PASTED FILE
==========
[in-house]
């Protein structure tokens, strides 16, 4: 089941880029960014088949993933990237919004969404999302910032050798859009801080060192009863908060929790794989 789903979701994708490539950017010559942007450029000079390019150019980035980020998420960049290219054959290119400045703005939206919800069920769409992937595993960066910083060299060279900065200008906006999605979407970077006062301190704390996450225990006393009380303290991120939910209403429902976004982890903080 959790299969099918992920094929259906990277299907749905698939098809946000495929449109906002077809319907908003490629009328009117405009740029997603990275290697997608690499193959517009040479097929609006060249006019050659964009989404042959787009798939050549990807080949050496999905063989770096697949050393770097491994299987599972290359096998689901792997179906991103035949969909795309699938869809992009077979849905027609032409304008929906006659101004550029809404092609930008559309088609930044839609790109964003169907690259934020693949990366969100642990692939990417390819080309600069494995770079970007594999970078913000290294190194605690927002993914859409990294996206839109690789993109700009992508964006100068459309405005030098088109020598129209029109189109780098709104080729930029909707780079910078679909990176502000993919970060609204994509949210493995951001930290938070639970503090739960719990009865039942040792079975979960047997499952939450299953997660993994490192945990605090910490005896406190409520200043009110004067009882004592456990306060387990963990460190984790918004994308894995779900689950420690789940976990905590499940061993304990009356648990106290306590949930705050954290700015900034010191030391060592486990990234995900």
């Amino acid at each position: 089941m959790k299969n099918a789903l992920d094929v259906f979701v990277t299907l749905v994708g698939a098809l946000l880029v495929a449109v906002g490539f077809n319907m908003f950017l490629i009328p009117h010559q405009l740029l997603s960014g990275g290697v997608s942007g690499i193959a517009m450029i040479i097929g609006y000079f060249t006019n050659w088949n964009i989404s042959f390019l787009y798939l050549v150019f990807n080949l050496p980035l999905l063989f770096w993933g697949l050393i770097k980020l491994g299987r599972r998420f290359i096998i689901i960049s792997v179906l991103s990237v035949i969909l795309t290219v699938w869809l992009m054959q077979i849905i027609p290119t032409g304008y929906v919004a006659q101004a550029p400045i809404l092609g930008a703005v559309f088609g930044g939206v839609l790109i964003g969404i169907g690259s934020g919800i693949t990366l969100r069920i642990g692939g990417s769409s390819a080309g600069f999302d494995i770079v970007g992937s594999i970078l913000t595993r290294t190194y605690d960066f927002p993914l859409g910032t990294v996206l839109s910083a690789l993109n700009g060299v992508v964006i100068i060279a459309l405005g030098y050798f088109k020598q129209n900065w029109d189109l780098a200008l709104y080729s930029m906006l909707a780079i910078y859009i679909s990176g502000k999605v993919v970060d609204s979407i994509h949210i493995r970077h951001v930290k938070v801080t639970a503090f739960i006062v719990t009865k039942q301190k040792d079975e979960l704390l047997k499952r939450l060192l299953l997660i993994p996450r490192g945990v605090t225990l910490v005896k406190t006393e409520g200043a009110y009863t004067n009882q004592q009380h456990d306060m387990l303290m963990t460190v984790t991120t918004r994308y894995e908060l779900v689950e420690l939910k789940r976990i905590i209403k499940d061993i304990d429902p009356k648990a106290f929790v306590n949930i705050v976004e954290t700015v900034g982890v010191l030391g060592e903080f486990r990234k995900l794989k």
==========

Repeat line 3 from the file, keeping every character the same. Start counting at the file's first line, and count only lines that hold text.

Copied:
């Amino acid at each position: 089941m959790k299969n099918a789903l992920d094929v259906f979701v990277t299907l749905v994708g698939a098809l946000l880029v495929a449109v906002g490539f077809n319907m908003f950017l490629i009328p009117h010559q405009l740029l997603s960014g990275g290697v997608s942007g690499i193959a517009m450029i040479i097929g609006y000079f060249t006019n050659w088949n964009i989404s042959f390019l787009y798939l050549v150019f990807n080949l050496p980035l999905l063989f770096w993933g697949l050393i770097k980020l491994g299987r599972r998420f290359i096998i689901i960049s792997v179906l991103s990237v035949i969909l795309t290219v699938w869809l992009m054959q077979i849905i027609p290119t032409g304008y929906v919004a006659q101004a550029p400045i809404l092609g930008a703005v559309f088609g930044g939206v839609l790109i964003g969404i169907g690259s934020g919800i693949t990366l969100r069920i642990g692939g990417s769409s390819a080309g600069f999302d494995i770079v970007g992937s594999i970078l913000t595993r290294t190194y605690d960066f927002p993914l859409g910032t990294v996206l839109s910083a690789l993109n700009g060299v992508v964006i100068i060279a459309l405005g030098y050798f088109k020598q129209n900065w029109d189109l780098a200008l709104y080729s930029m906006l909707a780079i910078y859009i679909s990176g502000k999605v993919v970060d609204s979407i994509h949210i493995r970077h951001v930290k938070v801080t639970a503090f739960i006062v719990t009865k039942q301190k040792d079975e979960l704390l047997k499952r939450l060192l299953l997660i993994p996450r490192g945990v605090t225990l910490v005896k406190t006393e409520g200043a009110y009863t004067n009882q004592q009380h456990d306060m387990l303290m963990t460190v984790t991120t918004r994308y894995e908060l779900v689950e420690l939910k789940r976990i905590i209403k499940d061993i304990d429902p009356k648990a106290f929790v306590n949930i705050v976004e954290t700015v900034g982890v010191l030391g060592e903080f486990r990234k995900l794989k």